7. Hello again, I've been building my THIRD (yes third) 1/72 AZ Models XIV however I wanted a short break from it. For the break I've decided to model a 144 wing machine cobbled from different wrecks, JEJ*JR MK329. This build actually started in reverse, first I scratch built an underbelly tank that could be used for beer transportation I', going to do this as a late war machine, I have been unable to find out what happened to MK329 after D-Day and its move to the continent, however, I suggest that it may have stayed with an RCAF or moved to a 2 TAF squadron as a hack/spare aircraft, following the sqn's through Holland, Belgium and Germany. This build has taken a little longer than I expected as I went a bit overboard on the "few improvements" idea I had in mind. Anyway, you all want to see pics! Fuel tank Converted to E wing Belts Belt and seat support bar Angled control surfaces Stripes look okish considering this is my first Small bit of damage and leakage A lot of damage caused when removing tape (I fear the primer hadnt set fully) Well it should only take a little while longer... Ben
  8. Hi all, Well I was in Bristol so I took a trip to the model shop to pick up paints but then this caught my eye... Well it's something a bit different and the shots of the completed model on the side of the box got me excited (open engine!!!) Nice looking engine! The prop looks ok... The elevators arent great, the cowls are ok... the bombs and u/c... let's not go there... Hmmm :/ WRONG WRONG WRONG! Looks nice What plane is that meant to be... seriously? Ouch Uh oh Pfftt Possibly useable stencils... The rest is rubbish Well, I'm really disappointed with this kit :/ especially for £9. However, the engine and cowl will most certainly be removed from this aircraft and stuck on the front of an Airfix Spit. Don't buy this kit. Ben.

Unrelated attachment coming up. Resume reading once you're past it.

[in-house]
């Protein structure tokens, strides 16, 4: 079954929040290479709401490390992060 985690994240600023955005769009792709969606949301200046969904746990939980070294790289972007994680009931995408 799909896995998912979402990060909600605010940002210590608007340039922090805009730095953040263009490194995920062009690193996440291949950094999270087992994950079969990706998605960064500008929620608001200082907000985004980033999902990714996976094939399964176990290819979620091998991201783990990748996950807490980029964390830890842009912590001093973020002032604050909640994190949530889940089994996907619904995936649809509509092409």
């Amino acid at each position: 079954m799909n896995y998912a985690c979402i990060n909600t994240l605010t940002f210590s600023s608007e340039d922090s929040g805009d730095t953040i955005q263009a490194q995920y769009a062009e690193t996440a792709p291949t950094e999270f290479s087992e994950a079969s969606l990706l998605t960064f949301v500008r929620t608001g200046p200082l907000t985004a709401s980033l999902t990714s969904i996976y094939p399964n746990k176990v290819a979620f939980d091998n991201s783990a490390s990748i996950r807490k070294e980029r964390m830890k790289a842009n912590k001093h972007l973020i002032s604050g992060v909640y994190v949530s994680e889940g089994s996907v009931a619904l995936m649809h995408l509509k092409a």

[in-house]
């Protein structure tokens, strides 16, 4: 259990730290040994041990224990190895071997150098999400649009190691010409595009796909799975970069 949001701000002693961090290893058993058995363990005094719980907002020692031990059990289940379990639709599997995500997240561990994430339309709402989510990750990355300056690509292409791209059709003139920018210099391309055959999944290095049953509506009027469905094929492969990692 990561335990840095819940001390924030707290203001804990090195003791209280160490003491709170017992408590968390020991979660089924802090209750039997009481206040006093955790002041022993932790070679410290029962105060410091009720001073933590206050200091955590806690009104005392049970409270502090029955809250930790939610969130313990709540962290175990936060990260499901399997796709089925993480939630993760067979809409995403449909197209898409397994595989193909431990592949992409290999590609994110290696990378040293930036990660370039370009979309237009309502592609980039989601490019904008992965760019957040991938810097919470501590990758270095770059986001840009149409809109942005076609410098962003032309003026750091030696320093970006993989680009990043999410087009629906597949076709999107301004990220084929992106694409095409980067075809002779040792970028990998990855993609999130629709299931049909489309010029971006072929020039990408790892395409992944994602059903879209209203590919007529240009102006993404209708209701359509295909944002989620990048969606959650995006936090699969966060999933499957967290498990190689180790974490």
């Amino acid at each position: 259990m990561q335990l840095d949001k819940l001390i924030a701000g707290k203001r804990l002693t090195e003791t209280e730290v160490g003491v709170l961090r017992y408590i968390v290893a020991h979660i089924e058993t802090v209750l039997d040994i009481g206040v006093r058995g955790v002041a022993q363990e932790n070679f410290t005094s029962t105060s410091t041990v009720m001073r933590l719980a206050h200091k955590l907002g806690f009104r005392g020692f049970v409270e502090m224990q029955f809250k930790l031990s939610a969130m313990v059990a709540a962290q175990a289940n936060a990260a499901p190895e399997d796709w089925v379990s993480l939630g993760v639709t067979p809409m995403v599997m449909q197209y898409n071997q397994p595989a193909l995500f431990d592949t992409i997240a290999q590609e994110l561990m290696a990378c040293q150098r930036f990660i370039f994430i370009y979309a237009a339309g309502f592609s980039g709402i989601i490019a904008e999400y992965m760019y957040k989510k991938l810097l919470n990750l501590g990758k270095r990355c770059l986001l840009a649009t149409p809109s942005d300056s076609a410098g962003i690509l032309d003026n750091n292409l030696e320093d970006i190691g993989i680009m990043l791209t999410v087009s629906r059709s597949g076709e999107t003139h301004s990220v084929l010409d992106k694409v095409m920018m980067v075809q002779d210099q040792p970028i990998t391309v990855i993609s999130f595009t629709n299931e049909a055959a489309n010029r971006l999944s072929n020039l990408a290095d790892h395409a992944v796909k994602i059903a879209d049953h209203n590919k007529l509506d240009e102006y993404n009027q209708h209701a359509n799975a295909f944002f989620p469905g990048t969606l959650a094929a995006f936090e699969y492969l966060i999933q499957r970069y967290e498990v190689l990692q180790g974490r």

9. Etch Detail Sets for the Italeri Spitfire Mk.IX 1:72 Eduard First entering service with 64 Sqn at Hornchurch in July 1942, the Mk.IX was impressed into service to counter the new FW190A which was causing great concern due to its capability over the Spitfire Mk.V. The Mk.IX was intended to be a stop gap whilst the Mk.VIII was developed, however such was its success, no less than 5665 were eventually built. There are several kits for the 1/72 Mk.IX to choose from, however these etch sets are aimed at the established Italeri kit although I suspect they can be used in others with a small amount of work. As is quite common now, Eduard provide the more comprehensive pack containing two frets giving internal and external enhancements as well as providing the lower cost Zoom set that primarily focuses on the cockpit. Set 73431 This is the comprehensive two fret pack. The interior fret comes with pre-painted parts, although like some isn't self adhesive. The Italeri kit comes with a fairly basic cockpit and no side wall detail, so this is a most welcome set. Further more, the canopy is supplied in two parts so you have the option of having it open so all your hard work in the pit won't be wasted ! Starting with the side panels, a complete pre=painted side wall is provided for each side. These are then built up with no less than 10 parts per side of additional etch components such as the throttle cluster. The panel receives the same thorough treatment with three parts to produce a truly 3D look. Framework for the gunsight is provided, however some scratch building is necessary to provide the circular sight lens. The kit seat can be replaced by a fully etch and far more accurate replica that includes seatbelts which are pre-painted. The complete armour and framework assembly behind the seat is also provided in the etch sets. Finally, the access door can also be replaced with an etch part. Moving on to the exterior of the aircraft. with this set, you have the option to have the flaps in the open position thanks to a fully detailed set. Some plastic rod is required here of about 0.6mm diameter to act as flap hinges that run the full length of the flaps. Unfortunately this plastic isn't provided in the set. The radiators are enhanced with mesh front and rear as well as rear flaps that require the original parts to be cut away. These can then be set to the angle you desire. The main undercarriage is treated to some fine Oleo scissors to replace the bulky and toy like kit scissors as well as some brake lines and replacement doors of a more realistic thickness. A nice little touch is the inclusion of very intricate flap position indicators for the top wing. Further surface enhancements are included in the set such as the access panel on the left behind the cockpit, windscreen mirror, canopy opening handle and rudder control rods. A great little feature included is some moulds in the fret to enable the moulding of some tear drop shaped navigation and fuselage lights. The instructions show how to do this using clear plastic rod melted over a flame then pressed into the provided moulds to create the lights. These are worth keeping in the tool box ! Zoom Set SS431 This is the cheaper alternative that just includes the coloured etch. Unfortunately, you will only be able to partially kit the cockpit out with this set as the seat, rear framework and armour are all included on the fret that isn't provided. What you do get though is the beautiful side walls, access door, main panel and seatbelts as you can see in the image above. Conclusion This set will really bring your Mk.IX alive with some fine detail. I recommend plenty of dry fitting along the way as the Italeri kit can present challenges during the assembly stage, but with some patience and planning your efforts will be quite rewarding. Having reviewed the comprehensive set 73431, I can't help but feel that I'd be disappointed using the Zoom set due to the exclusions in the cockpit by comparison, but that is a reflection of the great work Eduard have done here. Review sample courtesy of